Posts Tagged Society

The Practice of Ethics – A Leadership Guide

Morality – A critical success factor for business and society?

Luke Andreski – Graham Williams

 

There can be little doubt that we have reached a point in our history which is marked by profound ethical issues.

We face the acceleration of AI, an environmental crisis, the potential for future conflict over resource, probable large-scale migrations and an ascendancy of populist authoritarianism in politics across the world.

In parallel with this, another disturbing change has occurred. Morality has become unfashionable. It is no longer cool – and now carries with it connotations of ‘moralising’, of self-satisfaction or superiority, of being ‘moralistic’ or ‘preachy’. It’s as if, in the world of realpolitik and commerce, ethics no longer matter. Effectiveness and profit have taken morality’s place. ‘What’s in it for me?’ has become our guiding principle.

Yet this is a guiding principle which places our world in jeopardy. ‘What’s in it for me?’ cannot provide a solution to the major challenges which our businesses, our economies and even our species now face.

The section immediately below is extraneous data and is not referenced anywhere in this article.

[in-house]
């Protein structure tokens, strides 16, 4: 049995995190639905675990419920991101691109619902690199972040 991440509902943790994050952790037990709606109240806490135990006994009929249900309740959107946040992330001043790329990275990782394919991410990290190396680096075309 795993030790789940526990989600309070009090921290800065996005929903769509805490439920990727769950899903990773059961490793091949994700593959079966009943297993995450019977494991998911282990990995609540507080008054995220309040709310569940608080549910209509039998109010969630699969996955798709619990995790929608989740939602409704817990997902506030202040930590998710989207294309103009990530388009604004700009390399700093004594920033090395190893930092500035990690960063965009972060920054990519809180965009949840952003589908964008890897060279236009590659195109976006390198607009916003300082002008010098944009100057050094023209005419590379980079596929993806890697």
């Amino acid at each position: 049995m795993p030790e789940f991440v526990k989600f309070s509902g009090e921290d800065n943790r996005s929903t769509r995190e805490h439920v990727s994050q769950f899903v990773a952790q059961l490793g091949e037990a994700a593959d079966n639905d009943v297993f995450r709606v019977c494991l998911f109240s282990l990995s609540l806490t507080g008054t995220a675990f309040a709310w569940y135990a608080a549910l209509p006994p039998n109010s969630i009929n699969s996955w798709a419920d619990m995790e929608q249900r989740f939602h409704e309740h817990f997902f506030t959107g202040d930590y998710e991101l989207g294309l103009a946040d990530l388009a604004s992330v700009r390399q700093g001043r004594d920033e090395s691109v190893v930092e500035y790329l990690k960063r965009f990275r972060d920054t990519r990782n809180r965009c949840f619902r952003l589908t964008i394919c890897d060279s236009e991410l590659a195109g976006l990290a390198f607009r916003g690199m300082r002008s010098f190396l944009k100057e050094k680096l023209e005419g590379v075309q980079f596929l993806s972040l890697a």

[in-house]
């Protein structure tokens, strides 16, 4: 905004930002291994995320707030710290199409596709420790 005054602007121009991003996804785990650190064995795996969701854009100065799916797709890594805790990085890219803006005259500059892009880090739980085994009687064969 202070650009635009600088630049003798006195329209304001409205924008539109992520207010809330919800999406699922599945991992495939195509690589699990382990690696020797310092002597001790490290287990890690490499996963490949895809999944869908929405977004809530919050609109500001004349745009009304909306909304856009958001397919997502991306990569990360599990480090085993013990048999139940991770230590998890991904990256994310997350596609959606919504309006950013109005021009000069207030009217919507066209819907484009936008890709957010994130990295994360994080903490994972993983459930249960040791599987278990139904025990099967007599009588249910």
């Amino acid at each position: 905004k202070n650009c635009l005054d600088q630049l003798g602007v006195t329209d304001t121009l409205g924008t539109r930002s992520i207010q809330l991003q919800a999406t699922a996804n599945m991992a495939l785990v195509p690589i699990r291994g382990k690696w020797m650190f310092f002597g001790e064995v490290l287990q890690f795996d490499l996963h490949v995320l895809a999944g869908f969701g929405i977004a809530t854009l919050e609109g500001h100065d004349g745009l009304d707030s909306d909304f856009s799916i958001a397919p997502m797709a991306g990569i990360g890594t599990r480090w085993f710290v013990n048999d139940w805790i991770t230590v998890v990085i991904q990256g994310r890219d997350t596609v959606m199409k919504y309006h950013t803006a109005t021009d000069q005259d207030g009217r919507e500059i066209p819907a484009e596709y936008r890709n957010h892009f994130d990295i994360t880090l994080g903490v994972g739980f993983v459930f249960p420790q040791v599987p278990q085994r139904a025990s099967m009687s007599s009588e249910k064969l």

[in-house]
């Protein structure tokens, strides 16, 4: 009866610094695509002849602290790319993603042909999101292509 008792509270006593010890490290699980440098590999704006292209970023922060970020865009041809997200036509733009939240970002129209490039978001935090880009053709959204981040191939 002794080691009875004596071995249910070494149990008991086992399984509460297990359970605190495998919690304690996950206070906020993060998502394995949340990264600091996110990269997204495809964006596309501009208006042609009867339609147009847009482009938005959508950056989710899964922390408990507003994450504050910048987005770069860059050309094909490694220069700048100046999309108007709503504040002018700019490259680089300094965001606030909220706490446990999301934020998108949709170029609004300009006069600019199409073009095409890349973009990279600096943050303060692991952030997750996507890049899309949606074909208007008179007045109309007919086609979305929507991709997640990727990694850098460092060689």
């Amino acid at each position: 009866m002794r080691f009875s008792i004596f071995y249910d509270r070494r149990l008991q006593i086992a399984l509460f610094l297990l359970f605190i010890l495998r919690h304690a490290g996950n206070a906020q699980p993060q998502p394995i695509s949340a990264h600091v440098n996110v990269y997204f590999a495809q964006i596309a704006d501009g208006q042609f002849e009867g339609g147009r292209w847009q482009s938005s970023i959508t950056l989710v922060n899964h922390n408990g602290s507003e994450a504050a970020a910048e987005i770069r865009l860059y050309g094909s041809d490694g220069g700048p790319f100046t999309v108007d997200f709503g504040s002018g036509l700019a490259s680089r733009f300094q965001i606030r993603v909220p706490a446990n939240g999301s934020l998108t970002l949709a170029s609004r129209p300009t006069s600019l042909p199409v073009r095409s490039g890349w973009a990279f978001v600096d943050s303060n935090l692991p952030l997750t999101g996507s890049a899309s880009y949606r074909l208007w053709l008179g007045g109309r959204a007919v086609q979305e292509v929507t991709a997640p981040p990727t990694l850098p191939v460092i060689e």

In addition to compassion, truth is at the heart of any moral code. If we cannot see our world clearly, if we are unable to separate reality from fake news or ideology, then how can we navigate our way towards personal, business or wider societal success? The reverse is also true. As our society drifts away from honesty, so it increasingly attacks it: a vicious circle we see all around us. It is now common to say, particularly of our politicians, that ‘everybody lies’. This then becomes a self-fulfilling prophecy. Lying is normalised. We see this amongst some of the most prominent politicians of today’s world. A willingness to lie is no longer considered a quality which debars them from office. And the more they lie, the more they hate the truth. To quote George Orwell, “The further society drifts from the truth, the more it will hate those who speak it.” A wonderful example of this is seen in this interview with Michael Gove, the British politician campaigning for Brexit and the re-election of the Boris Johnson government: